Beatrix Potter used Hill Top, a 17 century farm house as a holiday home in the village of Sawrey. Here she wrote and based many of her books. N 54° 21.097 W 002° 58.227

A new hobby has appeared that is a “natural fit” for genealogists, historians, and many others. It is called “waymarking.” It is fun, gives you a chance to get a little exercise, and also provides a great public service. If you join in the waymarking activities of today, you can help future genealogists and others for decades to come.

Waymarking is a game/project/obsession which uses GPS coordinates to mark locations of interest and share them with others. You can even post online digital pictures of the location for others to see.

(+) The Web as We Knew it is Dead. Long Live the Web!

The following is a Plus Edition article written by and copyright by Dick Eastman. 

Are you using the latest and most convenient technology available today? Or are you using an ancient Windowsaurus (an old personal computing device from the paleo-Vista era)?

The history of the Internet began with the development of electronic computers in the 1950s. The US Department of Defense awarded contracts as early as the 1960s for packet network systems, including the development of the ARPANET (which would become the first network to use the Internet Protocol). Numerous people worked to connect computers together in a collaborative manner. Early examples include ARPANET, Mark I at NPL in the UK, CYCLADES, Merit Network, Tymnet, and Telenet. All were developed in the late 1960s and early 1970s using a variety of communications protocols.

(+) The PC and the Macintosh are Dying

The following is a Plus Edition article written by and copyright by Dick Eastman. 

Most of today’s genealogists use some sort of computer program to keep track of the information found during their searches. Popular programs include RootsMagic, Legacy Family Tree, Family Tree Builder, Reunion, Family Historian, AncestralQuest, Family Tree Maker, Heredis, Mac Family Tree, and quite a few others. They all have one thing in common: they are all becoming obsolete.

(+) Preserving Documents Digitally

The following is a Plus Edition article written by and copyright by Dick Eastman. 

What do the following headlines from past issues of this newsletter have in common?

Hancock County, Georgia, Courthouse Burned (August 12, 2014)

Van Buren County, Tennessee Offices Destroyed by Fire, Birth, Marriage, Death, and Many Other Records Lost (January 9, 2015)

Fire in Major Russian Library Destroys One Million Historic Documents (February 1, 2015)

Home of the Marissa (Illinois) Historical and Genealogical Society Destroyed by Fire (January 31, 2015)

Roof Collapses at Iowa Genealogical Society Library (December 31, 2009)

(+) How to Use Two Monitors on One Computer

The following is a Plus Edition article written by and copyright by Dick Eastman. 

Would you like to double the size of your computer’s screen? There is a simple method of doing that: add a second monitor. It is surprisingly easy and cheap to do so. In fact, right now I have two monitors on the computer I am using to write this article.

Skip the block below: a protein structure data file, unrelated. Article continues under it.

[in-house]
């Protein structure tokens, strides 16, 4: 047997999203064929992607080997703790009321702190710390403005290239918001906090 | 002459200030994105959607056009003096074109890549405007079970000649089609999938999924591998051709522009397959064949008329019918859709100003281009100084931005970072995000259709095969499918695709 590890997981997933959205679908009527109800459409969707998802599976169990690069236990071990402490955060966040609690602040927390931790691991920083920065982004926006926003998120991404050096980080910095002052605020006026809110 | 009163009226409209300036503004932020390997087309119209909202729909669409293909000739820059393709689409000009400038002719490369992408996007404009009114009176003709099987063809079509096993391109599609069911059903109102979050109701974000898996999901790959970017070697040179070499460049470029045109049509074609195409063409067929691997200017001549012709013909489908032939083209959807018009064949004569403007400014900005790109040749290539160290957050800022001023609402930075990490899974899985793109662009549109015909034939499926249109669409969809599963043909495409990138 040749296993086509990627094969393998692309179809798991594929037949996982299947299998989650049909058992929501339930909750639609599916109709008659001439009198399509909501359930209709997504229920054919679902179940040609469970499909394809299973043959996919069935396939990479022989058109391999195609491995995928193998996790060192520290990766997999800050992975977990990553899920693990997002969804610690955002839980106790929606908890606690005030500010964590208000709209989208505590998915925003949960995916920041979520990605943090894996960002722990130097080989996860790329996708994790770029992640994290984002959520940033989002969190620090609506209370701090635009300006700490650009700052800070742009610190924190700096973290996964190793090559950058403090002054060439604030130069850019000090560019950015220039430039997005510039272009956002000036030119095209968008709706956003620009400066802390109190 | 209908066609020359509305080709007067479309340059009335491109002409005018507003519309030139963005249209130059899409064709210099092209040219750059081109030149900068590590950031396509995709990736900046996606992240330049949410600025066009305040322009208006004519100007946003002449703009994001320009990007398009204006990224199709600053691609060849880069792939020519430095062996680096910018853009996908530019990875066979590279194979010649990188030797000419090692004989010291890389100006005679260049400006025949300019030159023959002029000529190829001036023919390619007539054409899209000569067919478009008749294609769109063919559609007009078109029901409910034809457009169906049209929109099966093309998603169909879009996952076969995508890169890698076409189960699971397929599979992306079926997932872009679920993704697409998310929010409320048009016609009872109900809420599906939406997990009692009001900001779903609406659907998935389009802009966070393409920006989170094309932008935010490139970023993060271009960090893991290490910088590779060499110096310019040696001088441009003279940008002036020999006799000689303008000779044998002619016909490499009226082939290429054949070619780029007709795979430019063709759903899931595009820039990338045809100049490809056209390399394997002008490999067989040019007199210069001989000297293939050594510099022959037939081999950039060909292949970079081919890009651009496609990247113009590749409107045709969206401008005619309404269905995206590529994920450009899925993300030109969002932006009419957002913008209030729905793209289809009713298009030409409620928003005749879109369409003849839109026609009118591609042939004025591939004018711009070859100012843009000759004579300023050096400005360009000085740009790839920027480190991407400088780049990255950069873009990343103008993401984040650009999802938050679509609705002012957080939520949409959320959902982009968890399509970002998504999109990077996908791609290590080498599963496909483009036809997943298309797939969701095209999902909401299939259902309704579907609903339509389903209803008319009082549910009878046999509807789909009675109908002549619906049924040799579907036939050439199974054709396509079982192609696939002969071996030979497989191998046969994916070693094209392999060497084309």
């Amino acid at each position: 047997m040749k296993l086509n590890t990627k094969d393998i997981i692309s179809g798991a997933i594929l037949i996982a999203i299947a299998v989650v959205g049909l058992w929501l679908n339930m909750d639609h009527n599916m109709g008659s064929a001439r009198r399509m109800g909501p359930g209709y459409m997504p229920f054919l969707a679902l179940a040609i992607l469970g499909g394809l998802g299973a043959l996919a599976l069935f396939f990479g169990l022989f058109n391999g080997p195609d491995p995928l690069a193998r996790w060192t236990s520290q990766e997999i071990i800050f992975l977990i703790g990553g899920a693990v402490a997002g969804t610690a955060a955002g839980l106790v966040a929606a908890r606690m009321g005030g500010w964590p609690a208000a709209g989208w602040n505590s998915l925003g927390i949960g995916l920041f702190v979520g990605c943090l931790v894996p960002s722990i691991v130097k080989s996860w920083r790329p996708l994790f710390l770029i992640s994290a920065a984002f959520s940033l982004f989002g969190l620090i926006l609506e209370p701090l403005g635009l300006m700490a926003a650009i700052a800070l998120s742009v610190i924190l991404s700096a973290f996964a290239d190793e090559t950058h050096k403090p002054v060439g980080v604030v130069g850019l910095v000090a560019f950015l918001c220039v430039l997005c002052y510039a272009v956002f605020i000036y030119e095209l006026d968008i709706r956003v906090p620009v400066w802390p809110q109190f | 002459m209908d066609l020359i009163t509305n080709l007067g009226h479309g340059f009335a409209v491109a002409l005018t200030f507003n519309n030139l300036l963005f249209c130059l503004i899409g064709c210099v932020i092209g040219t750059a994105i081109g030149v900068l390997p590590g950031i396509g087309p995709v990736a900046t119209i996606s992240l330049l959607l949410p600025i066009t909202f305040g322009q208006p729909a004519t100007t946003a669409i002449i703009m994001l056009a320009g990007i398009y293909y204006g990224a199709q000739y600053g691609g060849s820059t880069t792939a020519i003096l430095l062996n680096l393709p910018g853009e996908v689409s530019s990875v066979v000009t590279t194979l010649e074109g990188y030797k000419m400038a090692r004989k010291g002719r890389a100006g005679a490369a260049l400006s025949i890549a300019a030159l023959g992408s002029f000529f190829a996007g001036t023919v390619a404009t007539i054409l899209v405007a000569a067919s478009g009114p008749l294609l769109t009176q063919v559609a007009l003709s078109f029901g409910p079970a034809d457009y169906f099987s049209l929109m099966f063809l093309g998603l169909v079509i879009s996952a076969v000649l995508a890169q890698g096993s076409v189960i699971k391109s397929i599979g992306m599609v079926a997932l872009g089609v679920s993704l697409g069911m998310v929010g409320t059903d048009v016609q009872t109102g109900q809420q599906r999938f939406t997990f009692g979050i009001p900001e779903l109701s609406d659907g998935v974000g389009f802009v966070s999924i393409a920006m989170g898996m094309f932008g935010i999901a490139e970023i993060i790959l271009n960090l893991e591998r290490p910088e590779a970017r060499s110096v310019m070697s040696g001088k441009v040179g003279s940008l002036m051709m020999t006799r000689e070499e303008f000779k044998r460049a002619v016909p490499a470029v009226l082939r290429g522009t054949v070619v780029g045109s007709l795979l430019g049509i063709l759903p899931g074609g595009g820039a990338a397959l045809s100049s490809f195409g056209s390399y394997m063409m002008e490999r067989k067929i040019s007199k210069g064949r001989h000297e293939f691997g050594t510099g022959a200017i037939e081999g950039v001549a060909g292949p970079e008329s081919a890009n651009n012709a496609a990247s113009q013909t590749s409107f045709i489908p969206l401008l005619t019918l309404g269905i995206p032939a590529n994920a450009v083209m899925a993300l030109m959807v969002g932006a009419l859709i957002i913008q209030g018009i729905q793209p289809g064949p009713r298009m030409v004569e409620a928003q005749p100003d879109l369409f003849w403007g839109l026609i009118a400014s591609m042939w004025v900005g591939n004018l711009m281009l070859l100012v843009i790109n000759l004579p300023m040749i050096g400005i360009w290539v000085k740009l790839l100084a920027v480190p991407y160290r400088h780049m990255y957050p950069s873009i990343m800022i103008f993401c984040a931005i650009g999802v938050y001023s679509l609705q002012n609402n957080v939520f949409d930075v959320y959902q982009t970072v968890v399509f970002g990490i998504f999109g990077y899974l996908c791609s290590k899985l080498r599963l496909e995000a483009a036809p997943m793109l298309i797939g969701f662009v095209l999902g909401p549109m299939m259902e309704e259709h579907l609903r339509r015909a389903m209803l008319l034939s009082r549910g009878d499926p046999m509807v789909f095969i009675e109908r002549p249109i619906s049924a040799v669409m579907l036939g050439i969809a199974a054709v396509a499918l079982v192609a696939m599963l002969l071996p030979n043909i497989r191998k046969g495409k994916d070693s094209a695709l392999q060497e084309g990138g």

Did you recently purchase a new, large monitor? If so, is your older, smaller monitor gathering dust? Put it to use! The process I will describe works with almost any monitor, large or small. The two (or three or four) monitors do not need to be the same size. You can use the old and the new monitor simultaneously on one computer.

(+) Create Your Own Private and Secure Cloud

The following is a Plus Edition article, written by and copyright by Dick Eastman. 

Cloud-based file backup services are very popular these days, including such services as Dropbox, Google Drive, Apple iCloud, SpiderOak, Amazon Cloud Drive, Amazon S3, Amazon Glacier, Box, Cubby, iDrive, Microsoft OneDrive, and a number of others. All of these can serve as your “disk drive in the cloud,” offering file space at prices that are usually cheaper than purchasing external disk drive(s). Some of the services even offer a limited amount of storage space free of charge. In addition, these services are monitored and maintained in professionally-run data centers with frequent backups being made and (usually) with duplicate copies maintained at different sites as well.

The biggest drawback of using a cloud-based file storage service is that some computer users have phobias about entrusting their data—including personal data—to the servers of some company. Indeed, everyone needs to be concerned about privacy, even if you think you have nothing to hide. Privacy is even more important when it comes to cloud storage. You have to trust the service you use to keep your files safe and secure and away from prying eyes. Whether you use your cloud storage for music, tax returns, or backups, it’s still important to know that your files are safe from prying eyes. While all of the major file storage services use heavy-duty security techniques, some computer users still aren’t willing to trust anyone to store their files.